Sufka blessed with talent |

Sufka blessed with talent

Michael Traum

Sarah Sufka’s motivation is divine. While most athletes use sports as an after-school pastime, the Whittell High junior has a much greater purpose in performing. She is the rarest of high school sports specimens. There is a reasoning behind the sweat, tears, heart and soul much greater than personal glory.

“Everything I’ve accomplished and all of my talent I attribute to God. If there was an empty stadium, I wouldn’t run around it. It’s much more fun to run in the forest,” she said. “But the fact that my performances can inspire people and I can use it as a witness, that’s why I do it. It’s because of God that I do it.”

Sufka’s on-field accomplishments this year rank with some of the school’s premier athletic performances. A smallish, 5-3 bundle of power, she earned a state title and school record in the 800-meter run, finished third in the state 400, defended a pair of zone titles, led the volleyball team to the state tournament as a setter and emotionally guided the basketball team to its first league win in three years.

But it’s her heavenly inspiration – a humbly external manifestation of the deepest inner-workings of her competitive heart – that simply sets Sufka apart.

Sarah Sufka is the 1998 Tahoe Daily Tribune Female Athlete of the Year at Whittell High for the second straight year.

“It’s been incredible and ideal. I don’t know if I’d stand out at a larger school. I could get lost in the shuffle. I do know God put me here for a reason. He gave me a talent so I can stand out where I am, to use it as a witness and be a role model for younger kids coming up,” Sufka said. “Witnessing can be a tough thing as a kid. You don’t want to go to school and be preachy. If I can do it in a way that I enjoy, it’s perfect.”

Sufka is anything but “preachy” when it comes to displaying her faith. She walks a fine line, displaying her devoutness through performance while speaking about it only when she feels it’s important.

“Sarah doesn’t flaunt her religion,” said Whittell track coach Dan Makley. “We were coming home from the state meet after she’d won the 800 but finished third in the 400, she said God was testing her. She didn’t know why those obstacles were there that kept her from winning, but they were there for a reason. I thought that was quite unusual for a 17-year-old. She has so much faith and no hesitation about expressing it when it’s appropriate. Those are good things.”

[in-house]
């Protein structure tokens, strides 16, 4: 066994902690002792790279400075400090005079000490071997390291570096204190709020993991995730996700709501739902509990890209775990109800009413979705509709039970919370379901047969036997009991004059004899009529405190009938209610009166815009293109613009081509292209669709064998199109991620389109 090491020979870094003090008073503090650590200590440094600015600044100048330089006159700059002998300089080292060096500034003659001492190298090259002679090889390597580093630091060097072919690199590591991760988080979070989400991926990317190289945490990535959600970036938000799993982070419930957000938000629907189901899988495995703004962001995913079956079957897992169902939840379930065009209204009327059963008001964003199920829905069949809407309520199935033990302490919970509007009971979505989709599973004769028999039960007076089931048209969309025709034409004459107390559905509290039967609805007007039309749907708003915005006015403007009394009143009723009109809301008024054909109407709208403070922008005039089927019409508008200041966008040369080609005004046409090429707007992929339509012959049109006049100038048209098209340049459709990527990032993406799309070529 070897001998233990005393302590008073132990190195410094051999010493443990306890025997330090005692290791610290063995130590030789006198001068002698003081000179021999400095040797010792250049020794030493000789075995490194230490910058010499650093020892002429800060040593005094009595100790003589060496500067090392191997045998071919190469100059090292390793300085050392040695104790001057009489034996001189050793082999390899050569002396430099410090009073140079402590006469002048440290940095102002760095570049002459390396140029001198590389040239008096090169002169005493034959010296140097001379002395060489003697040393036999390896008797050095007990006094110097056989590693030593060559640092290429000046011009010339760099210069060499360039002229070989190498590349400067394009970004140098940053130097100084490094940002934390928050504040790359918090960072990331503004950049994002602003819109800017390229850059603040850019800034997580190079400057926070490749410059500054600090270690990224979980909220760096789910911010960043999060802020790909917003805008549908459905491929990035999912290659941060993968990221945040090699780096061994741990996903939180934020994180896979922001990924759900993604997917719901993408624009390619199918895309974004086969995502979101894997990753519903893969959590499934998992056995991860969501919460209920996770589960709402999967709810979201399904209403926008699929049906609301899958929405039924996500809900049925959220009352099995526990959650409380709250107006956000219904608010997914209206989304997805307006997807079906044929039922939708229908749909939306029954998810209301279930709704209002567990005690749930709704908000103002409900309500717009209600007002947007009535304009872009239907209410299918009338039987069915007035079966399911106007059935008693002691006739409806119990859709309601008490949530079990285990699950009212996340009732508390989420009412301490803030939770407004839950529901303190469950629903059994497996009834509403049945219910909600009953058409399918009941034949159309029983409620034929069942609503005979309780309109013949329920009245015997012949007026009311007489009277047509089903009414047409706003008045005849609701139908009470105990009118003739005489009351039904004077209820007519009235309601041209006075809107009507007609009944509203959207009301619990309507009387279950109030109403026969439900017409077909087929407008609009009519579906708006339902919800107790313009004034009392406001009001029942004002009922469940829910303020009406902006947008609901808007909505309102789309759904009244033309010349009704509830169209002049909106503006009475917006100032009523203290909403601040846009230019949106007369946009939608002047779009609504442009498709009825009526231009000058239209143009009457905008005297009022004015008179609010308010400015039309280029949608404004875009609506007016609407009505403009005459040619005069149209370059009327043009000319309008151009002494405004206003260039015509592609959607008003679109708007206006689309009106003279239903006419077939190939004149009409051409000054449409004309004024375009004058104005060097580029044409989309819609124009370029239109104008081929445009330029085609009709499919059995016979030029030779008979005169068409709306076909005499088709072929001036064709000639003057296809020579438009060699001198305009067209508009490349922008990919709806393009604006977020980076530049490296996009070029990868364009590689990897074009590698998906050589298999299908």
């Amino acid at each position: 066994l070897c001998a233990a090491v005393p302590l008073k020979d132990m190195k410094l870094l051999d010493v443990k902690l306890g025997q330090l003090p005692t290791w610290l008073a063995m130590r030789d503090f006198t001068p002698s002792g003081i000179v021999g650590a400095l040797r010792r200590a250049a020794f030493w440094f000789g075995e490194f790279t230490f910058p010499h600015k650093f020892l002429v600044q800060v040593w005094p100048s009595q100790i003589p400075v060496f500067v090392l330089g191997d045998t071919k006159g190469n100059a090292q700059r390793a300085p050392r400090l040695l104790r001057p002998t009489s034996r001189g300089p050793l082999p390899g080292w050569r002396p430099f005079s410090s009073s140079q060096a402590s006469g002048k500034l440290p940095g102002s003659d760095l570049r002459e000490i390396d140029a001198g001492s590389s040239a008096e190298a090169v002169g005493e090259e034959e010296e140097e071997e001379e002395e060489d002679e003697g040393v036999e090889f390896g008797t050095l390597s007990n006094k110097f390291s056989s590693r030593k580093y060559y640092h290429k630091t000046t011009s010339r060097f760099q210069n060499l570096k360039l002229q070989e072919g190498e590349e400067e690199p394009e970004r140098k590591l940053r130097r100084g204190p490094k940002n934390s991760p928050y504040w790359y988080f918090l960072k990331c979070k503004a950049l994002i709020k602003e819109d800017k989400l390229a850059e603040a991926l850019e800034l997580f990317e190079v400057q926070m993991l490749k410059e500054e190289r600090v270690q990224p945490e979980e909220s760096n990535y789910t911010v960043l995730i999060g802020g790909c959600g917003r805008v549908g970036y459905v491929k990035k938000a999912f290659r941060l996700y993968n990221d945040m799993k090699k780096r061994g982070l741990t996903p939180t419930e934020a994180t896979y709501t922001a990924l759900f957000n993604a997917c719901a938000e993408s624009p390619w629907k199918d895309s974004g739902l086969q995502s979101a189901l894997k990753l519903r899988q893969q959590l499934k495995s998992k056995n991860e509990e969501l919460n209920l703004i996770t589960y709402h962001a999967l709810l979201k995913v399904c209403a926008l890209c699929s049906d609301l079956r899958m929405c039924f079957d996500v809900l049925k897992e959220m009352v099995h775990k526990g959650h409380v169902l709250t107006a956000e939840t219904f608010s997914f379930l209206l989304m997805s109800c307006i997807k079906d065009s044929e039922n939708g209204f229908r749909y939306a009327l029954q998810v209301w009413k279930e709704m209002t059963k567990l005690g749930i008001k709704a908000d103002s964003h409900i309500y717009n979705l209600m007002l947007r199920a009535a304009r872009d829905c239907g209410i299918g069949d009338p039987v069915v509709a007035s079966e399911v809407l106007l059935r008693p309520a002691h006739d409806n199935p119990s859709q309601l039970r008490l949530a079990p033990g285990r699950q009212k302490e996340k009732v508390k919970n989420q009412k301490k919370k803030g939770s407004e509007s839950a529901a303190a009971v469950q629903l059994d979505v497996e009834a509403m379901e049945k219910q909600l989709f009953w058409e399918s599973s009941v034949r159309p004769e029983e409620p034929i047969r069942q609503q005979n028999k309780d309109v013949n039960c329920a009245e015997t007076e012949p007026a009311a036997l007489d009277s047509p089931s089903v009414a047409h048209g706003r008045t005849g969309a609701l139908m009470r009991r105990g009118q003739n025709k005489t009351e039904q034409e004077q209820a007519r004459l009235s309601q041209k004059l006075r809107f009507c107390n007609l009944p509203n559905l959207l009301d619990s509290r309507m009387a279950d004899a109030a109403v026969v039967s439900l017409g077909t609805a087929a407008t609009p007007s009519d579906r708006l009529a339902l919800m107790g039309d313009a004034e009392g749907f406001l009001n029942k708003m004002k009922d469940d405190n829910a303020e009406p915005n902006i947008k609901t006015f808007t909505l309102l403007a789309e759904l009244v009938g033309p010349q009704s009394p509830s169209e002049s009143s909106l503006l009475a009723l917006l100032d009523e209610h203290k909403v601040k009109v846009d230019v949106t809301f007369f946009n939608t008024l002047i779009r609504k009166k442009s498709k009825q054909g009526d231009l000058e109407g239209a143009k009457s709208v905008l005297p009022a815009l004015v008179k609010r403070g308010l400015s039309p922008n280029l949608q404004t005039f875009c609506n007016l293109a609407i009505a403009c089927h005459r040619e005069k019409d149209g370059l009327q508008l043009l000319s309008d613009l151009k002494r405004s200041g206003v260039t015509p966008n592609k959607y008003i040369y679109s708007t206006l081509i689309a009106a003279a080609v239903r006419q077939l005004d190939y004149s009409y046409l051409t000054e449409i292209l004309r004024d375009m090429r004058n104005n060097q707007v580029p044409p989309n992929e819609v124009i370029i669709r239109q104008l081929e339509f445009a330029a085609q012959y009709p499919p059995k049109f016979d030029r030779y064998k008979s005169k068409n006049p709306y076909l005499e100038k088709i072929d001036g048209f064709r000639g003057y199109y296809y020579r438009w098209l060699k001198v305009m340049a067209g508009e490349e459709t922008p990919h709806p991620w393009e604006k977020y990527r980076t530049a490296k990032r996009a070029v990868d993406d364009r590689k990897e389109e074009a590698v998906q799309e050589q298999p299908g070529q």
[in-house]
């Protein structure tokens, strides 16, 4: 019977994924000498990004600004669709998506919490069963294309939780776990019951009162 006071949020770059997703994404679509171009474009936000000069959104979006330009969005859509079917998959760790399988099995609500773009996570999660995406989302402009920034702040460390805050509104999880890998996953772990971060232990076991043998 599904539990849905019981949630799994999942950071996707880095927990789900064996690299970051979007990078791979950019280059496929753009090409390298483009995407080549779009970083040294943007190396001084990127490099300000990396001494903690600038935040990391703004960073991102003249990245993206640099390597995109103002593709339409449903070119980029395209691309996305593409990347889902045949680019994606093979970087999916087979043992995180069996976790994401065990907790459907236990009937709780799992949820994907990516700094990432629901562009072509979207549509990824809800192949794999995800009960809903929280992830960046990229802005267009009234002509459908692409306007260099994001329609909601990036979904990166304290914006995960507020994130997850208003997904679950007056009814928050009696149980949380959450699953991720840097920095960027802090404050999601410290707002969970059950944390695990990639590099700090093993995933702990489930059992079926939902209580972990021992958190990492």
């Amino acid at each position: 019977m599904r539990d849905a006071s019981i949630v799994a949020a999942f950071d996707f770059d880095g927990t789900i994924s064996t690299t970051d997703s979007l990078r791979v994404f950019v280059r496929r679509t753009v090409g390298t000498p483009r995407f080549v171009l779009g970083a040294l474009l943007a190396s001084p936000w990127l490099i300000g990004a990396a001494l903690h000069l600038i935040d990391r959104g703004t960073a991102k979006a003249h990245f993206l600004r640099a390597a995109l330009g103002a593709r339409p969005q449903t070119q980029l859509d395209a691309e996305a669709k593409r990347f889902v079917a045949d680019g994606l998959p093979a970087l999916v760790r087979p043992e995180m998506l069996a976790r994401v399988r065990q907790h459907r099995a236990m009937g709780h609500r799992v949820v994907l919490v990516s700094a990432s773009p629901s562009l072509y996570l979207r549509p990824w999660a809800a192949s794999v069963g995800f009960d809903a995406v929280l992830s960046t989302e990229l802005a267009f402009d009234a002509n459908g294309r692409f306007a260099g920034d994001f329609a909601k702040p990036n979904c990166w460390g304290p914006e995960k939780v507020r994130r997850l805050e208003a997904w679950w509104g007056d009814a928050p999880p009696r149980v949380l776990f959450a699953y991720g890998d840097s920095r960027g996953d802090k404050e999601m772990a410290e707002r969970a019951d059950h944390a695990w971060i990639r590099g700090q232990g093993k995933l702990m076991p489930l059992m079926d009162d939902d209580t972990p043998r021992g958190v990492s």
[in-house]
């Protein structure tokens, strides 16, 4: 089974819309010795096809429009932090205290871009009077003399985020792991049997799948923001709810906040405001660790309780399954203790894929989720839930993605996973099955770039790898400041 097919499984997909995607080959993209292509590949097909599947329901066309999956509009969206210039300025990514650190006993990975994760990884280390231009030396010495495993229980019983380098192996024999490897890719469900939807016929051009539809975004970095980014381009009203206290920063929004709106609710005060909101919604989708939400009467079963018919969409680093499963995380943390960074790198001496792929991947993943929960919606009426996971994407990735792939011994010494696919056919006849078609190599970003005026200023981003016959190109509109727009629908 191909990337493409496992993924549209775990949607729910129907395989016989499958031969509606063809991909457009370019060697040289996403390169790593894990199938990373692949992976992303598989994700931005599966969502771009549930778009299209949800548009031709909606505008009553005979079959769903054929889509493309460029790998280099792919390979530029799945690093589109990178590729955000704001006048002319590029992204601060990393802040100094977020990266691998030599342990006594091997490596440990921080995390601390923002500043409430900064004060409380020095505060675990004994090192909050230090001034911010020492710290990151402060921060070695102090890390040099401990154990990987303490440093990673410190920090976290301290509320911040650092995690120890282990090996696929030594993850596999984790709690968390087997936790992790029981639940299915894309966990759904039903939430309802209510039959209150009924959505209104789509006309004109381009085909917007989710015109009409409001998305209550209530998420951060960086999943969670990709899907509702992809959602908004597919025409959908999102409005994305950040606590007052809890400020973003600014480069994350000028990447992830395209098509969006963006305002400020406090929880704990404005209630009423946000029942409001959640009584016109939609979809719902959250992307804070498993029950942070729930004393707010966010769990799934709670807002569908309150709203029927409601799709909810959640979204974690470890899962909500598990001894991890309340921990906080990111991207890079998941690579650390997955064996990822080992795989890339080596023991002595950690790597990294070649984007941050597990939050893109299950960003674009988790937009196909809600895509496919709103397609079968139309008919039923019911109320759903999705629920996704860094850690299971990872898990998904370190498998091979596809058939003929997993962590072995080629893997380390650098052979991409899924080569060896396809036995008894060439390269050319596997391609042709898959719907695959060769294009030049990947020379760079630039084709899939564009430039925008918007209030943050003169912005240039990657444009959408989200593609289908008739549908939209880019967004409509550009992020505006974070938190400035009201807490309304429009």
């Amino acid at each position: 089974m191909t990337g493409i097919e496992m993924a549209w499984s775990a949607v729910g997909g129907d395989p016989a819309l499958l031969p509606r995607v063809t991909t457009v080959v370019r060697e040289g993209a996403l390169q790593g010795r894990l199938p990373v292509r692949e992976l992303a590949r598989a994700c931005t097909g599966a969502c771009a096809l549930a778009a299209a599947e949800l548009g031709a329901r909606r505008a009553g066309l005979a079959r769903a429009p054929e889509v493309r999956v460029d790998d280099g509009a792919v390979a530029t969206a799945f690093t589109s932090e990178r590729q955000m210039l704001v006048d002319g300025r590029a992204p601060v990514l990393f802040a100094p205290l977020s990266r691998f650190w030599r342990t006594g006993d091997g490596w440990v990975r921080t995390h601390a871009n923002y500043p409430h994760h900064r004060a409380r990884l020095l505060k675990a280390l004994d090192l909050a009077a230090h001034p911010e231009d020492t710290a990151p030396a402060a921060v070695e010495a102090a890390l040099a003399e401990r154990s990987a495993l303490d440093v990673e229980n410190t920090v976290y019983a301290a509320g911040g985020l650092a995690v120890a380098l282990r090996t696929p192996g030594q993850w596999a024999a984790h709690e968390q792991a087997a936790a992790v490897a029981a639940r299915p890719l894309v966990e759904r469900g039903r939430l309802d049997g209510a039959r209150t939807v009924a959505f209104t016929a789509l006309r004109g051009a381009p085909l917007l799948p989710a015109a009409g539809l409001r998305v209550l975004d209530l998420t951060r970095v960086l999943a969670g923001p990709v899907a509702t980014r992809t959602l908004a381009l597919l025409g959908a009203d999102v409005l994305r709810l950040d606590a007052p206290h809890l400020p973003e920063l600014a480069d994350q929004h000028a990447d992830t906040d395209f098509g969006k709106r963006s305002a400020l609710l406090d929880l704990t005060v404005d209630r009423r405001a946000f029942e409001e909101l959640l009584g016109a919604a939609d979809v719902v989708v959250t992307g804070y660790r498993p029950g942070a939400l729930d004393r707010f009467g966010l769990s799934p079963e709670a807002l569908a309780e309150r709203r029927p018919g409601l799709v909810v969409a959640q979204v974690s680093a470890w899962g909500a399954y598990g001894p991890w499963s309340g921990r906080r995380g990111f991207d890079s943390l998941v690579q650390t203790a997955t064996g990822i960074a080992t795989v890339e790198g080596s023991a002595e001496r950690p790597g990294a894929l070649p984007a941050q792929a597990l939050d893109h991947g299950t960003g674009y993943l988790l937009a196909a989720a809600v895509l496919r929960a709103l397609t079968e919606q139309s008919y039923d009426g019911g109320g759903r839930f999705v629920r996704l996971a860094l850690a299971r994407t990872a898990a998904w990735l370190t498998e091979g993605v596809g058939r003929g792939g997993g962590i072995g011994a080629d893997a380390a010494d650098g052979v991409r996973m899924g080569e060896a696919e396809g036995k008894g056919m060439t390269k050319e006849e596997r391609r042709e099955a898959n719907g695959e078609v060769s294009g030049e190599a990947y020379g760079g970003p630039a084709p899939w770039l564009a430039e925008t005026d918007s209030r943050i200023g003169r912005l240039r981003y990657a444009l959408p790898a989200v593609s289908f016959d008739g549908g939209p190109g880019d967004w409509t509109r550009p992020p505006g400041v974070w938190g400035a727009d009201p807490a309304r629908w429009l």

And her faith was supremely tested during parts of her junior year.

Despite losing early in an impetuously-charged volleyball state tournament, Sufka could always be seen doing laps around her teammates, rallying them with high-fives and words of encouragement. Calling her the team’s emotional leader would be an understatement.

Then came basketball. While her faith was tested to the limit, fueled by three consecutive winless league seasons which ultimately has driven her to contemplating not playing next year, there was a payoff. On a nondescript Tuesday evening in February at Bishop Manogue, the Warriors posted their first league win in 31 tries.

“God has given me an attitude to keep going and play my hardest. Even at the end of the (basketball) season when I was thinking I don’t know why we’re doing this anymore, I still had that attitude. I never went out on the court and didn’t play hard because I didn’t think it was worth it,” she said. “God gave me the attitude to where I can still do my very best, even though it wasn’t working out on the scoreboard. If I didn’t have that faith, I’d be like a lot of other people and give up when things got tough.”

Whittell hoops coach Lindsay Wines said Sufka’s determination definitely came from within.

“Sarah got to where she is because she’s never satisfied with what she’s done. She’s excelled to a high level because of her hard work. She’s just a unique talent,” Wines said.

With volleyball and basketball in the books, it finally came time for track.

“I had a feeling it was going to be a pretty special year. I was pretty broken emotionally (after basketball). Track was a nice turnaround. Coach (Makley) said, ‘You could be a state champion this year.’ That seemed like an unattainable thing. It was a great motivator,” Sufka said.

After a season of continual improvement, which included breaking her own school record in the 800 and defending the 400 and 800 zone titles, Sufka’s chance for the pinnacle of glory came in Las Vegas. In the state 800, Sufka and a girl from Boulder City ran what Makley called the best race he’s ever seen.

“It reminded me of Lee Evans and Larry James racing in the Mexico Olympics. James was programmed to run, but Evans was programmed to win. Sarah was programmed to win,” he said.

Sufka collected the state title by a nose, being tested throughout the two-lap sprint. And she knew what to do with the praise.

“Before every race I say a prayer – ‘Give me the strength and I’ll give you the glory,'” she said. “There’s some athletes out there that don’t have faith and they can kick my butt. For me, faith gives sports a deeper meaning.”

“Whether she won or not, Sarah always showed class. She’s not going to make excuses for any results,” Makley added. “She’s a quality person and sportswoman. Those are all of the things you can expect.”

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